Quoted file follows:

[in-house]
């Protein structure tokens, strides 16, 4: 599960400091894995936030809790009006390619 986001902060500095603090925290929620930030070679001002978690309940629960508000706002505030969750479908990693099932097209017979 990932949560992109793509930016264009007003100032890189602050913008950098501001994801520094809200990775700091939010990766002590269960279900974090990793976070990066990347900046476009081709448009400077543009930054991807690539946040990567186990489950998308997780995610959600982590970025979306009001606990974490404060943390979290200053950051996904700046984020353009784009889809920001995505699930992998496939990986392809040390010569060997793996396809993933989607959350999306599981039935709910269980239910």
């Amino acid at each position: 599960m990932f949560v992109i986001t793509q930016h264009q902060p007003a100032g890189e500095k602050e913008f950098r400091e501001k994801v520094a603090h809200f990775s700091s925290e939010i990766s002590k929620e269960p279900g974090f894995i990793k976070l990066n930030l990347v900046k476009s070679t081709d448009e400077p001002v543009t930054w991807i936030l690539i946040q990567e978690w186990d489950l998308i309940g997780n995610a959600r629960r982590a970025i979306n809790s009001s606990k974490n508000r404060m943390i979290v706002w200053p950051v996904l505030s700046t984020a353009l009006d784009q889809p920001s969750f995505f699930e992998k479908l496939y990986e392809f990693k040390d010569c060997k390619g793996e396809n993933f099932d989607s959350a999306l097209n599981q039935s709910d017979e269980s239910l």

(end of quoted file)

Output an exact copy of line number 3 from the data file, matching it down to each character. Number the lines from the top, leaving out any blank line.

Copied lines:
């Amino acid at each position: 599960m990932f949560v992109i986001t793509q930016h264009q902060p007003a100032g890189e500095k602050e913008f950098r400091e501001k994801v520094a603090h809200f990775s700091s925290e939010i990766s002590k929620e269960p279900g974090f894995i990793k976070l990066n930030l990347v900046k476009s070679t081709d448009e400077p001002v543009t930054w991807i936030l690539i946040q990567e978690w186990d489950l998308i309940g997780n995610a959600r629960r982590a970025i979306n809790s009001s606990k974490n508000r404060m943390i979290v706002w200053p950051v996904l505030s700046t984020a353009l009006d784009q889809p920001s969750f995505f699930e992998k479908l496939y990986e392809f990693k040390d010569c060997k390619g793996e396809n993933f099932d989607s959350a999306l097209n599981q039935s709910d017979e269980s239910l």